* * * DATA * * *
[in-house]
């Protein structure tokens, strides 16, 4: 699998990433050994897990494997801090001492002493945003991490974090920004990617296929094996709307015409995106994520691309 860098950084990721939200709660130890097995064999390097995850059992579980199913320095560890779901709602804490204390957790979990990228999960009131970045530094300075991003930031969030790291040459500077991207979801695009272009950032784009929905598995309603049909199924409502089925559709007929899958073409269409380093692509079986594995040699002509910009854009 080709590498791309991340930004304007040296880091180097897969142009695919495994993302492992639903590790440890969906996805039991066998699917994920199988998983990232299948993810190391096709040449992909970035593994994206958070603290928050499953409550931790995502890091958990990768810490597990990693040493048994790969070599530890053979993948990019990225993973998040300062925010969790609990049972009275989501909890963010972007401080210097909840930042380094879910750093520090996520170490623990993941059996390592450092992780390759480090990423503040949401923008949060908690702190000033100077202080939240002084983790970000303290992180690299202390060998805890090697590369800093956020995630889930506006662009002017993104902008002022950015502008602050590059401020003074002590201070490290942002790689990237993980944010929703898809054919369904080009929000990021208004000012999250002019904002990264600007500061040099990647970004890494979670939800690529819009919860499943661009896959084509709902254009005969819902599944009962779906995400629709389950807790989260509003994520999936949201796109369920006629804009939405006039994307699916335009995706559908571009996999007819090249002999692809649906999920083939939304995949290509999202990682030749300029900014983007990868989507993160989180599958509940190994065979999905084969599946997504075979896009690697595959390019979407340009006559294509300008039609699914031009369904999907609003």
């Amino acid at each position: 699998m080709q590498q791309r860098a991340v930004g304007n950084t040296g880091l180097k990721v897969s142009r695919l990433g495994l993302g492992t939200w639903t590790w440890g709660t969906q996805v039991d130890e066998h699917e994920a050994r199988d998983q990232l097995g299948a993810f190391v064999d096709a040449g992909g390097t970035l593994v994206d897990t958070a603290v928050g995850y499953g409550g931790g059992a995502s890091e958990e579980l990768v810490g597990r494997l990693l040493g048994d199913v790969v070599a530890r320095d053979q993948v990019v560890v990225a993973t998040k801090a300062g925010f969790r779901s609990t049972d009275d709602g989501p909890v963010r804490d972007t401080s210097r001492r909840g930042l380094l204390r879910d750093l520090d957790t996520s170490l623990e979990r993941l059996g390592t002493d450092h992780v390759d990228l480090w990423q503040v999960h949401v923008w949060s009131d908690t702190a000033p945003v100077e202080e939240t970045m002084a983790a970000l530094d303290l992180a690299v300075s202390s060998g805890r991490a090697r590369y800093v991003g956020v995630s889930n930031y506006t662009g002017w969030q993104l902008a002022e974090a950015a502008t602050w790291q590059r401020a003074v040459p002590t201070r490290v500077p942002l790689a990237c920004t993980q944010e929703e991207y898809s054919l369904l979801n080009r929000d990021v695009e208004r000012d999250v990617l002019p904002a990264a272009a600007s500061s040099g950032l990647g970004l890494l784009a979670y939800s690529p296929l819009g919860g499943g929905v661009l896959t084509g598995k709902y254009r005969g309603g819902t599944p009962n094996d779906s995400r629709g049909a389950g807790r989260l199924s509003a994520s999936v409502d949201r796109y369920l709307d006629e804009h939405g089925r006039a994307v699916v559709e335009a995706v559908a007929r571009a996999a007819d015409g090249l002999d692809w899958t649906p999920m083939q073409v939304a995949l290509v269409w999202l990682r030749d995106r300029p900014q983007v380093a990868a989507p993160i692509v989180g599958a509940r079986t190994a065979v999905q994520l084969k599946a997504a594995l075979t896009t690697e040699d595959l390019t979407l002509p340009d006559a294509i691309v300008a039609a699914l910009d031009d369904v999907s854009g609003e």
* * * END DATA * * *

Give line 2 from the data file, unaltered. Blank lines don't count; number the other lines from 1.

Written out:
């Protein structure tokens, strides 16, 4: 699998990433050994897990494997801090001492002493945003991490974090920004990617296929094996709307015409995106994520691309 860098950084990721939200709660130890097995064999390097995850059992579980199913320095560890779901709602804490204390957790979990990228999960009131970045530094300075991003930031969030790291040459500077991207979801695009272009950032784009929905598995309603049909199924409502089925559709007929899958073409269409380093692509079986594995040699002509910009854009 080709590498791309991340930004304007040296880091180097897969142009695919495994993302492992639903590790440890969906996805039991066998699917994920199988998983990232299948993810190391096709040449992909970035593994994206958070603290928050499953409550931790995502890091958990990768810490597990990693040493048994790969070599530890053979993948990019990225993973998040300062925010969790609990049972009275989501909890963010972007401080210097909840930042380094879910750093520090996520170490623990993941059996390592450092992780390759480090990423503040949401923008949060908690702190000033100077202080939240002084983790970000303290992180690299202390060998805890090697590369800093956020995630889930506006662009002017993104902008002022950015502008602050590059401020003074002590201070490290942002790689990237993980944010929703898809054919369904080009929000990021208004000012999250002019904002990264600007500061040099990647970004890494979670939800690529819009919860499943661009896959084509709902254009005969819902599944009962779906995400629709389950807790989260509003994520999936949201796109369920006629804009939405006039994307699916335009995706559908571009996999007819090249002999692809649906999920083939939304995949290509999202990682030749300029900014983007990868989507993160989180599958509940190994065979999905084969599946997504075979896009690697595959390019979407340009006559294509300008039609699914031009369904999907609003």